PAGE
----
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Single Incident of Deliberate Indifference Insufficient to Establish Policy or Custom

The Eleventh Circuit Court of Appeals has affirmed a district court’s grant of summary judgment on the grounds that the plaintiff’s evidence, which indicated a single case of a constitutional violation, did not prove a private medical provider had a policy, practice or custom of deliberate indifference.

The appellate ruling was entered in a civil rights action that alleged an Eighth Amendment violation for deliberate indifference to the serious medical needs of Henry Craig, who was approached by a police officer in Rome, Georgia on July 4, 2006. Craig had consumed methamphetamine hours earlier, was acting erratically and told the officer to shoot him.

Two other police officers arrived and one used a Taser on Craig. When he fell, a puddle of blood formed on the ground beside his head. He was transported to a hospital and examined. A doctor cleared him to be taken to the Floyd County Jail (FCJ), where he was placed under the care of the jail’s medical provider, Georgia Correctional Health, LLC.

The next day, nurse practitioner Susan Hatfield determined that the dried blood around Craig’s right ear was from a ruptured eardrum. He was coherent and expressed no other complaints about his health. Over the following nine days, Craig received sixteen evaluations by nine different Georgia Correctional Health employees, including nurses, nurse practitioners, a psychologist and a physician.

During some of those evaluations Craig did not complain about his medical condition, but during others he complained about not eating for five days, having urinated only once while in jail, and experiencing severe headaches, neck pain and a lack of hearing in his right ear. He received “acetaminophen, ibuprofen, other pain relievers and muscle relaxants” for the headaches.

Hatfield ordered a tomography scan of Craig’s head on July 13, 2006, which indicated he had air and bleeding in his skull along with several fractures. He was taken to a hospital where he received neurological surgery.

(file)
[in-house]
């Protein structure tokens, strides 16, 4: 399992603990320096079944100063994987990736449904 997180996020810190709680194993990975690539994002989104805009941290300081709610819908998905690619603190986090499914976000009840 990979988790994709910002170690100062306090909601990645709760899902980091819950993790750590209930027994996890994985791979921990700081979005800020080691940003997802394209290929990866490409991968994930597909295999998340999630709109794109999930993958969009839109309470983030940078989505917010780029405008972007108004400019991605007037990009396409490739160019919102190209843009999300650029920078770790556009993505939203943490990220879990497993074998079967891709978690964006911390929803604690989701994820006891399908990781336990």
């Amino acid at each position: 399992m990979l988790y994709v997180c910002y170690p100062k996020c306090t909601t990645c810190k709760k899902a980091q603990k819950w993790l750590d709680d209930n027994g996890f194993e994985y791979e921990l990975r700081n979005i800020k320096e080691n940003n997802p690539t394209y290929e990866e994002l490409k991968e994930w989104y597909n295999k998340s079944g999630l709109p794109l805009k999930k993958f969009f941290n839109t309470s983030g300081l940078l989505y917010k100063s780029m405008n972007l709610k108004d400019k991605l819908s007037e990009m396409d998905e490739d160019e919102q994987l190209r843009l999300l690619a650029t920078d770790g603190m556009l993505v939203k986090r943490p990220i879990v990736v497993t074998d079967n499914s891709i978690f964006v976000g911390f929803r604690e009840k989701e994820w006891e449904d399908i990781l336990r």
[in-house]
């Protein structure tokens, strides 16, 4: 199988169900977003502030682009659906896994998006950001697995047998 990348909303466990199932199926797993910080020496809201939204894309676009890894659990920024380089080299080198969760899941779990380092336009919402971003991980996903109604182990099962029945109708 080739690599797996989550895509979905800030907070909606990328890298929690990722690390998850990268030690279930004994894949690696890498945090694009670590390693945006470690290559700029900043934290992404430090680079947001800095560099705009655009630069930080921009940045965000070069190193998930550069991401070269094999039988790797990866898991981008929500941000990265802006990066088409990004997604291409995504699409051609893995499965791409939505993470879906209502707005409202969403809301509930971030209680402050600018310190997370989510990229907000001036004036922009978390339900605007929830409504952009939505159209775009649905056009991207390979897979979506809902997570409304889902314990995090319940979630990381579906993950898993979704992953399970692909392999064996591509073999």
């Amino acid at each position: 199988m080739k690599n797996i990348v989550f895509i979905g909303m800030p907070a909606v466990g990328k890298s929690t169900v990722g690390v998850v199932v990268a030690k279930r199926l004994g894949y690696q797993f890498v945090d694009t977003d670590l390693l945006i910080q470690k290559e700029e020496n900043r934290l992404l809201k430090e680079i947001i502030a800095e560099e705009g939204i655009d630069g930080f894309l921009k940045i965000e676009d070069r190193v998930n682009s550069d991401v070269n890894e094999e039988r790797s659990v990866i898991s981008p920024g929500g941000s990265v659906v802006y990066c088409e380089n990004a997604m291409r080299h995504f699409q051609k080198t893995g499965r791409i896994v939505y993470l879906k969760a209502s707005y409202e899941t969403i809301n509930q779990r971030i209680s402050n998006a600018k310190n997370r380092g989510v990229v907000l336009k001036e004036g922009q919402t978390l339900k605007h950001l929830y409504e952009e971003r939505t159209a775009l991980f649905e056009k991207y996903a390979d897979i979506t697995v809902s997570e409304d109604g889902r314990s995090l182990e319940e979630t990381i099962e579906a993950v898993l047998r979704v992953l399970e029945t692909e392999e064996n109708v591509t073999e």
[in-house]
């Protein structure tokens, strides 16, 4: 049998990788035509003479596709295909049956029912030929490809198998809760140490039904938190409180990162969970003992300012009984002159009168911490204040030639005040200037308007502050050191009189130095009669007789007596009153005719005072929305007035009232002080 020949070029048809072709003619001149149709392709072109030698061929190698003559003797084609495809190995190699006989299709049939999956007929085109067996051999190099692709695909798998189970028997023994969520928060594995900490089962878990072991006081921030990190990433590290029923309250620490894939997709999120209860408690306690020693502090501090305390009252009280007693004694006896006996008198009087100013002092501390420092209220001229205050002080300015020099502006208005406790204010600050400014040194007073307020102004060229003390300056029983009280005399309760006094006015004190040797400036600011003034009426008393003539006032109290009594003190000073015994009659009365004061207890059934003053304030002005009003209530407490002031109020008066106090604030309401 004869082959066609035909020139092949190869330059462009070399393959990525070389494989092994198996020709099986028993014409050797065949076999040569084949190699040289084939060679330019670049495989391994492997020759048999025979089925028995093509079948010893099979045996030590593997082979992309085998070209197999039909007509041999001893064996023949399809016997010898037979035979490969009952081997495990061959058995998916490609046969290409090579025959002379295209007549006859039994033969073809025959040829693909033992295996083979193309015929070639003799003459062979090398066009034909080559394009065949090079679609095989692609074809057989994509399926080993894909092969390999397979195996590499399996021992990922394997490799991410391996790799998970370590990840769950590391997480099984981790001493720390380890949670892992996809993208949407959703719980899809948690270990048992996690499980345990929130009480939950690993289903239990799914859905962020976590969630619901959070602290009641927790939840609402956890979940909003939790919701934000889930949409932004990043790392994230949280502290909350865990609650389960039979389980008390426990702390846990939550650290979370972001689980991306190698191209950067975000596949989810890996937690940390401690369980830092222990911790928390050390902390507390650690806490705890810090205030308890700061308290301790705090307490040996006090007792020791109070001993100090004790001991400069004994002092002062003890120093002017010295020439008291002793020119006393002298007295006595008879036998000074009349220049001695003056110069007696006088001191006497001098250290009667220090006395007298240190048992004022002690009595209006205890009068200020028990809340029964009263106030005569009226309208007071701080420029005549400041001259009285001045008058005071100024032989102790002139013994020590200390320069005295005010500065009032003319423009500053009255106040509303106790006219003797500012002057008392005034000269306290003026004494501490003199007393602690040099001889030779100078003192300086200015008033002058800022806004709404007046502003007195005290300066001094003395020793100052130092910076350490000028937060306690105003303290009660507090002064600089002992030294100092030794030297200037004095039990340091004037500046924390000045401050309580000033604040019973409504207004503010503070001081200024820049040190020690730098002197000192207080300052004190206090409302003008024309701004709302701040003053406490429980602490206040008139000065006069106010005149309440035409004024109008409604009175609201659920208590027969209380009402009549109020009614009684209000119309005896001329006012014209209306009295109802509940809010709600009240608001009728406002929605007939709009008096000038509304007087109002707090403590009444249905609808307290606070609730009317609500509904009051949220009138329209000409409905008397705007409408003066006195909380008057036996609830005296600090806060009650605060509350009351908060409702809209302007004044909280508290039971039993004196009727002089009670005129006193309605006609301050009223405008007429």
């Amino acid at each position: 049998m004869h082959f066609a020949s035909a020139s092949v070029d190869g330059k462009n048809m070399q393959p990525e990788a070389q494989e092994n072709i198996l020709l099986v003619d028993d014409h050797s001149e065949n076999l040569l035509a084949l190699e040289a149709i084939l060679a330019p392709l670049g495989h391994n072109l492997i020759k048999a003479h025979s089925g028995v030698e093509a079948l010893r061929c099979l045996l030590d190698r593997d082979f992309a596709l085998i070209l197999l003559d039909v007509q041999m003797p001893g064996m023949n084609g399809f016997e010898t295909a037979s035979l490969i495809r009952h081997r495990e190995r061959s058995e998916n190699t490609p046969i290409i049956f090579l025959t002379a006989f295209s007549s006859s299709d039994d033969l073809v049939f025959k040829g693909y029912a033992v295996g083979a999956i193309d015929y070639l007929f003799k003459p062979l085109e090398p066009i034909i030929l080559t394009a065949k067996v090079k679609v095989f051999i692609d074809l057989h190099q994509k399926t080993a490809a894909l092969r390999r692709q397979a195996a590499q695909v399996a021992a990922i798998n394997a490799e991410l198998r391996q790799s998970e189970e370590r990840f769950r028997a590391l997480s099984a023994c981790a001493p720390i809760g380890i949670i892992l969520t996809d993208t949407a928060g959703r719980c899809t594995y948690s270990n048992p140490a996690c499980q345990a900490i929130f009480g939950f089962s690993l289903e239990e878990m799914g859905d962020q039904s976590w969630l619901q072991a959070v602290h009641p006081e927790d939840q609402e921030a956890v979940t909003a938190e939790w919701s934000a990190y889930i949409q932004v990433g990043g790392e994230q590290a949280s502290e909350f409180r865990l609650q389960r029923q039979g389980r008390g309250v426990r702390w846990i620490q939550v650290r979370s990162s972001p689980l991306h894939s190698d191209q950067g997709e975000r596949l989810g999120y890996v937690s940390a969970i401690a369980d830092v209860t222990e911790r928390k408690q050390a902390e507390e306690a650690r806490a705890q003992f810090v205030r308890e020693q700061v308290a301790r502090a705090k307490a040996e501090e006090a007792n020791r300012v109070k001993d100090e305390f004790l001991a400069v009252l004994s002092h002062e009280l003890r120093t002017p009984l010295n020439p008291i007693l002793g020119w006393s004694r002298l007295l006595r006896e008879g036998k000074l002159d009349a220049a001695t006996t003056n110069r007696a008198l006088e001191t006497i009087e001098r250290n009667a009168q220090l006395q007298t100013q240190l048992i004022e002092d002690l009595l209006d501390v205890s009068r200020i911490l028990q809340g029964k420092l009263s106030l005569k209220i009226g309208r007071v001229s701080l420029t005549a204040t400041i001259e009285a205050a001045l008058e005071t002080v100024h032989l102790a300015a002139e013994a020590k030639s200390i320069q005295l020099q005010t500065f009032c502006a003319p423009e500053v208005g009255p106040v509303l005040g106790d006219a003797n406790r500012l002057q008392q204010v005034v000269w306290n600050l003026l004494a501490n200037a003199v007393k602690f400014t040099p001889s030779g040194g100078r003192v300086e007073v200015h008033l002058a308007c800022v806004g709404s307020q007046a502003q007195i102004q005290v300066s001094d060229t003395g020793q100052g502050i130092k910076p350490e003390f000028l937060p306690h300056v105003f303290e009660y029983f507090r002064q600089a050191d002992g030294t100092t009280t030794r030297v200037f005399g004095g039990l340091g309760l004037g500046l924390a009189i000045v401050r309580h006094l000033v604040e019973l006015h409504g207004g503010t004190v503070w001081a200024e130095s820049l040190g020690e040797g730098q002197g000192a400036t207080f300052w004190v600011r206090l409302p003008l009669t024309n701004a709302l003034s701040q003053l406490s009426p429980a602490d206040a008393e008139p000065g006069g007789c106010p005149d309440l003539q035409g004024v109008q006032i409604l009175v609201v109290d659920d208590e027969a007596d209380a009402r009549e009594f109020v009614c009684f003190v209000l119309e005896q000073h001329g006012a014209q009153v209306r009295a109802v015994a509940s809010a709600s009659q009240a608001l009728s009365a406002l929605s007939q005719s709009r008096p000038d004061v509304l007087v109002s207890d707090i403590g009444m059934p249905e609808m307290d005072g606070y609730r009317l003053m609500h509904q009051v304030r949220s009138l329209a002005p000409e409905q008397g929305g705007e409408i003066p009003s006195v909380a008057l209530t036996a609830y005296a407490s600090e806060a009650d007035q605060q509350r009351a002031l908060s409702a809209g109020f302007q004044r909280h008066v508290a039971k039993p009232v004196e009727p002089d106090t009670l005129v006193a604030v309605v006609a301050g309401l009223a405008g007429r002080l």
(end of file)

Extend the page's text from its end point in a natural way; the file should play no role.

Craig filed a federal civil rights complaint that alleged three “persistent and widespread practices” to support his deliberate indifference to serious medical needs claim against Georgia Correctional Health. He argued the company had a practice of not referring detainees to physicians, of erroneously relying on hospital clearance forms rather than doing its own diagnostic tests, and of using the least costly means to treat detainees. The district court granted summary judgment to the defendants and Craig appealed.

The Eleventh Circuit held that even if it assumed the practices cited by Craig represented constitutional violations, the evidence he had presented was insufficient to prove a widespread policy or custom by Georgia Correctional Health (the applicable legal standard under Monell v. Dept. of Social Services, 436 U.S. 658 (1978)). Craig had only addressed issues related to his own medical care and presented the testimony of Dr. Jimmy Graham, who stated he did not have any knowledge of the FCJ or Georgia Correctional Health. His testimony relied solely on his experiences with other jails.

Since a single incident of an alleged constitutional violation was insufficient to prove a custom, policy or practice, the district court’s grant of summary judgment to the defendants was affirmed. See: Craig v. Floyd County, Georgia, 643 F.3d 1306 (11th Cir. 2011).

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Related legal case

Craig v. Floyd County, Georgia